Block on Trump's Asylum Ban Upheld by Supreme Court
Like it or not, the law is a customer service profession. Getting clients and keeping clients depends on your ability to please clients. As the old cliche goes, the best way to do that is to remember that "the customer is always right." Right?
No way, at least not when it comes to issues involving the law. Where the attorney-client relationship is concerned, the client is not always right. Here's why.
There's a reason your clients need a lawyer: they don't know the law. When it comes to representation, you're the expert. It's your knowledge, experience, and law school debt that the client is paying for, which you may have to remind them in their more obstinate moments.
Of course, as an expert, your job is to work for the client. That means allowing the client to determine the goals of representation, to make significant decisions about their matters, and to set the parameters of your relationship. But that doesn't mean the client should micromanage, control strategy, or resist your conclusions on the law. This can be especially important to keep in mind when you're dealing with a client who learned law at Google University.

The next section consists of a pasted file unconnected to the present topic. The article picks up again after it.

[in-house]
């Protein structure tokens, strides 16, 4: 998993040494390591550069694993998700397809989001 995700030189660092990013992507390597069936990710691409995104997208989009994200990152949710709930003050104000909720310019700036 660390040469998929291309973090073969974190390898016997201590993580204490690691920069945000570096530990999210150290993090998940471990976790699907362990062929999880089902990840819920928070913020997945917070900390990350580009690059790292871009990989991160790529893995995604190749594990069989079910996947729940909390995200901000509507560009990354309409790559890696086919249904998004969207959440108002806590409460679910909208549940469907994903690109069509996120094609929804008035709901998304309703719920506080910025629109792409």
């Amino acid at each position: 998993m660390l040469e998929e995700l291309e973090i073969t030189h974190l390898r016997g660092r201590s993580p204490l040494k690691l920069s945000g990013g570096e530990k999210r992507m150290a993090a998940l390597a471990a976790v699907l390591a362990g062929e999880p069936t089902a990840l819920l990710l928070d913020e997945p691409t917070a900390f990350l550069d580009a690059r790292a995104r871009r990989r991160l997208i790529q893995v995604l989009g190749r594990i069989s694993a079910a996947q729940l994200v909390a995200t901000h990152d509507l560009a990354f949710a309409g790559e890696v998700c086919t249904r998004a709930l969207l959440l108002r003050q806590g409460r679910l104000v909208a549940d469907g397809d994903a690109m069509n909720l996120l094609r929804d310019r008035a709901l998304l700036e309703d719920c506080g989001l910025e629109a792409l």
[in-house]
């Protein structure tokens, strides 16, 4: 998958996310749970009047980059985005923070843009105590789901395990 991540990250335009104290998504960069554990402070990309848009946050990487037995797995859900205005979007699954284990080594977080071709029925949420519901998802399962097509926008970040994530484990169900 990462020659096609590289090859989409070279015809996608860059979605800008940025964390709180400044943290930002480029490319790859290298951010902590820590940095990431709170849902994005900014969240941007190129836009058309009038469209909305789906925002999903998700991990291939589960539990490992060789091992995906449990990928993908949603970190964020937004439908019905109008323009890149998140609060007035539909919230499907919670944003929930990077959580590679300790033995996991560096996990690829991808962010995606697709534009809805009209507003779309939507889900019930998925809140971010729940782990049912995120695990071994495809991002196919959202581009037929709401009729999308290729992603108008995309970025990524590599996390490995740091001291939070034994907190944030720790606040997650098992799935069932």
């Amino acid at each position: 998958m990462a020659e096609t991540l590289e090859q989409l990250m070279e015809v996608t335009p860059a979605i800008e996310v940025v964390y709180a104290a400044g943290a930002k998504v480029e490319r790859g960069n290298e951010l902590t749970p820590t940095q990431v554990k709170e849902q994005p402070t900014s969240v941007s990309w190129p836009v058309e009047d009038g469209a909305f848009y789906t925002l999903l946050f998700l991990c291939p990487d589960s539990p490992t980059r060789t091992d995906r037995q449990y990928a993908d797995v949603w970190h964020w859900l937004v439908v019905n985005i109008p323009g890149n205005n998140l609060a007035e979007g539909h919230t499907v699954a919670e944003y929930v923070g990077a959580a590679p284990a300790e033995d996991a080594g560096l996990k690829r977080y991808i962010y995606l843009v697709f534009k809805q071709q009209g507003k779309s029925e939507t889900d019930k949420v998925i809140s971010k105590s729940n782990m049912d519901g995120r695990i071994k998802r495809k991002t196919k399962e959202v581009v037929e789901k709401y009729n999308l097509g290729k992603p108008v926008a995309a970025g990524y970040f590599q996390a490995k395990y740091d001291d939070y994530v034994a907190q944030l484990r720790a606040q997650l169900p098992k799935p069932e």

As a lawyer, you're not allowed to do just anything to please your clients. Lawyers are forbidden from assisting clients in criminal or fraudulent behavior. They're required to be truthful to third parties, within the bounds of attorney-client confidentiality. If a client wants you to advise them on how to defraud the IRS or to make a knowingly false statement to a third party, that's something you simply can't do without violating your ethical obligations.
You can always advise your client of the potential risks and legal liabilities of any course of action -- but if you think what their proposition is blatantly illegal, advise against it and record your objections.
Finally, if a client refuses to acknowledge your expertise, you can always simply say goodbye. Some clients just aren't worth the trouble.